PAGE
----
A massive ship which forged an empire has been found sunken in near-perfect condition despite almost 400 years underwater.
The fluyt was the key to the Dutch Empire’s rise to an economic superpower that handled half of Europe’s shipping by 1670.
Even wreckages are rare but one of the last fluyten has been found at the bottom of the Baltic Sea in such good nick it’s a mystery how it sank.
Jouni Polkko, from Badewanne, the Finnish diving team that found it, said: “There are no hints for that.
“The hull is intact. It’s in the middle of the sea, so it didn’t run aground.
“Maybe it capsized in a storm, or the pumps were stuck and the ship got too much water in because of a leak.
“Or maybe the rigging was frozen and made the ship unstable. But we really don’t know.”
The divers said they observed only “slight” damage to the vessel and that was from trawler netting.
They even saw that the holds were full, though it’s impossible to say what the ship was carrying because of the accumulated silt.
Juha Flinkman, also from the Finnish diving group, said it came as a “great surprise”.
“This fluit family of ships were fundamental in the rise of the Dutch Republic into the economic superpower it was,” he said.
“In their time, they were very efficient vessels.
“And one has to remember that it was this type of ship that practically all Dutch explorers used – like Willem Barents in the Arctic, and those who went to Australia and Asia.”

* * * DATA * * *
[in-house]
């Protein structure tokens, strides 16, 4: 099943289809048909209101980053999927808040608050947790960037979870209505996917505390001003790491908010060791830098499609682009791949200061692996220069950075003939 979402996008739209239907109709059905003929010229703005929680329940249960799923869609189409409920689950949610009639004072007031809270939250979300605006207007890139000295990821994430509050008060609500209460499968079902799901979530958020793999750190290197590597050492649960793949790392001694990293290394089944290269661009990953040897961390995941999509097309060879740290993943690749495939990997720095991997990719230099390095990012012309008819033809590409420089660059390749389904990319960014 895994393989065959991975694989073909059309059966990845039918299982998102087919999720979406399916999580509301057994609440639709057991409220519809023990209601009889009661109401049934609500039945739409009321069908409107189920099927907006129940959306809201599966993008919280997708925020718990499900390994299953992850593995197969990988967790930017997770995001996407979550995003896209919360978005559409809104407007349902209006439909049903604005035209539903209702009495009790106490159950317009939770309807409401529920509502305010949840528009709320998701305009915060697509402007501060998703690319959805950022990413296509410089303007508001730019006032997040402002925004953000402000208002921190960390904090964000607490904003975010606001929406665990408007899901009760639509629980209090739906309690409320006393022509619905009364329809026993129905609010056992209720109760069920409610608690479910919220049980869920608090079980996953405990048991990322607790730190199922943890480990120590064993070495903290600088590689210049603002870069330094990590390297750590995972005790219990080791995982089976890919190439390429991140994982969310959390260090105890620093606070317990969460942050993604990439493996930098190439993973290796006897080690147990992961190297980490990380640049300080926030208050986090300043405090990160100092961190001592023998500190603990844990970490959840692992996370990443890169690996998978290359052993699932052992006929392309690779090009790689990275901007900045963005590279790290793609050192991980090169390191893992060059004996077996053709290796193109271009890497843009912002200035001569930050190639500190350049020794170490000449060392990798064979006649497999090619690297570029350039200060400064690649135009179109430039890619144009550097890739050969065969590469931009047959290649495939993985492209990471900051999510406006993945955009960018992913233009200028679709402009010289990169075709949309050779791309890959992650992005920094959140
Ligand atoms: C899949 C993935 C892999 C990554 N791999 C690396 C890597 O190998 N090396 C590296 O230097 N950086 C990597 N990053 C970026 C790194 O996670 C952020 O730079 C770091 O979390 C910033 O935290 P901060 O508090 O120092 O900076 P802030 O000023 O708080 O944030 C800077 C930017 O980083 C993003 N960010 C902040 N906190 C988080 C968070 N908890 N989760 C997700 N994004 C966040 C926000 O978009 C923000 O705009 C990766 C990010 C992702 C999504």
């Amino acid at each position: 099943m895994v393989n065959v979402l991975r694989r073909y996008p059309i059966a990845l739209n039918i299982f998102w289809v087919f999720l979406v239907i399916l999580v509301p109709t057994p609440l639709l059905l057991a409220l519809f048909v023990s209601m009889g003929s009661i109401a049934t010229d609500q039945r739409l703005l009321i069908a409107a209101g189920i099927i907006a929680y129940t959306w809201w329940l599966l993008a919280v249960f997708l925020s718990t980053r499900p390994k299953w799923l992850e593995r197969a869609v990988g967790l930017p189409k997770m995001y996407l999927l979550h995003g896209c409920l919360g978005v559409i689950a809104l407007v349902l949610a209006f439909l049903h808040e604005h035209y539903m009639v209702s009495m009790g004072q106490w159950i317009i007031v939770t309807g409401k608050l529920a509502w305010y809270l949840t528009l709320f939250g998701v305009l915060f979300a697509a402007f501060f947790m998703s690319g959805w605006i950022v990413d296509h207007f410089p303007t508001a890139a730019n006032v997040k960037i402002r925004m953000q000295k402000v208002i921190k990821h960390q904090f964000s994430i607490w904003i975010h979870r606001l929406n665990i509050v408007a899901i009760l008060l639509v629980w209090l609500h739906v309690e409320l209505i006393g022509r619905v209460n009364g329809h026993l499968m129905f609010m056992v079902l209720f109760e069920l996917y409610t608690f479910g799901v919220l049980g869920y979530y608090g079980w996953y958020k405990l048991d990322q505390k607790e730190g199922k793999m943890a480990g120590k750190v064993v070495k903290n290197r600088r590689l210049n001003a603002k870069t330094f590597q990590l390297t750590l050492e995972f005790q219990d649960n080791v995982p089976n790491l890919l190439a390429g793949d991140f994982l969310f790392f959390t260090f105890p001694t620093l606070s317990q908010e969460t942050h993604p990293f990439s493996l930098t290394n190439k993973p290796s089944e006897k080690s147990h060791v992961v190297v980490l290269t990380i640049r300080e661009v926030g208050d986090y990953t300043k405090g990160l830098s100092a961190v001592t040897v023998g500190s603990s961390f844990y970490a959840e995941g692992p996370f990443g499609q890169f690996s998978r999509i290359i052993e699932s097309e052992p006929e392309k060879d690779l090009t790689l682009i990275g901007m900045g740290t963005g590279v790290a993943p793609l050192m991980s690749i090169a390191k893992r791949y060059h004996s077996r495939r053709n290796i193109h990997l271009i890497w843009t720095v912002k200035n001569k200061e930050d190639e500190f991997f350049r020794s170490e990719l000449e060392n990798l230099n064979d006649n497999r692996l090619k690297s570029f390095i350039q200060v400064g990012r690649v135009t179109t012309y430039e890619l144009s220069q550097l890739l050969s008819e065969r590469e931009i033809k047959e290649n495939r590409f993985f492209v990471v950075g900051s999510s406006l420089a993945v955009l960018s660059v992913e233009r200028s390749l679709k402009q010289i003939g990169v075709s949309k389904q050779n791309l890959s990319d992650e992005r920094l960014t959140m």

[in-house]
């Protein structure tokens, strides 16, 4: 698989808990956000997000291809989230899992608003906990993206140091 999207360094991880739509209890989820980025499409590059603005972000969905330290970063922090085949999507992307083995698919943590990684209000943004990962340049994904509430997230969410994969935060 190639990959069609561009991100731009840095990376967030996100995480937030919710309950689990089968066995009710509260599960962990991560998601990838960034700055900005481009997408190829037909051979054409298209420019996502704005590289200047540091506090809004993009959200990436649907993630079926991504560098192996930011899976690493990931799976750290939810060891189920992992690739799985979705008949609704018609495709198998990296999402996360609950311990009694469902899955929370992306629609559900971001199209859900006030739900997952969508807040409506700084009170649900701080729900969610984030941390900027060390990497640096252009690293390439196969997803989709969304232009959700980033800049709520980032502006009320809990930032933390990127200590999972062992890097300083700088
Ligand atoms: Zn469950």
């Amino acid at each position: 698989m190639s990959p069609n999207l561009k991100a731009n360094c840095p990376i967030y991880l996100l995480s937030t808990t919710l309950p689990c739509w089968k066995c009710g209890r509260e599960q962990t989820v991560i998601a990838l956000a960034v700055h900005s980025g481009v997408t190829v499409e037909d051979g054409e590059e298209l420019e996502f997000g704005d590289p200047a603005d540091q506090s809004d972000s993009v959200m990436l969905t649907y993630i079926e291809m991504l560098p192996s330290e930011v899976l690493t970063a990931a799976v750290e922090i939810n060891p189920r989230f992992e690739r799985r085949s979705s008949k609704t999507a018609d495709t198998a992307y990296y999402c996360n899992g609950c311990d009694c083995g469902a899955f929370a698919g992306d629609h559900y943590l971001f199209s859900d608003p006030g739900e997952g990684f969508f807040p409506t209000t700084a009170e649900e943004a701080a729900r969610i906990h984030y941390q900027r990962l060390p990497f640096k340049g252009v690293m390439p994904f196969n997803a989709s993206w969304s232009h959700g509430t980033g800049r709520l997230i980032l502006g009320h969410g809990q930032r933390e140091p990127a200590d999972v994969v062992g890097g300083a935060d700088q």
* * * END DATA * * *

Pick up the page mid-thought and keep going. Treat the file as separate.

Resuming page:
The divers discovered the wreck at the mouth of the Gulf of Finland, where they believe the unique local conditions helped protect the ship’s structure.
Mr Polkko said: “It is only in rare places around the world, including the Baltic Sea, where wooden wrecks can survive for centuries without being destroyed.
“Due to low salinity, absolute darkness, and very low temperatures all year round, these processes are very slow in the Baltic.
“Perhaps most importantly, wood-boring organisms such as shipworm cannot live in such environments.
“Even in temperate seas, all wooden wrecks vanish in decades, unless buried in sediments.”
He continued: “All of the Baltic Sea is good for preserving old shipwrecks.
“But towards the Gulf of Finland conditions just improve as the salinity decreases.
“Also, the sea is frozen in the winter, so ice cover stabilises conditions even further.”
It also carried no guns and had cleverly-designed rigging that enabled a smaller crew to hoist and adjust the sales, freeing up even more space and cutting down costs.
Meanwhile its shallow draft allowed the vessel to access ports and rivers that other ships couldn’t.
The Dutch Golden Age lasted until the late 17th century but the empire eventually lost many of its colonial possessions to the ascendant British Empire.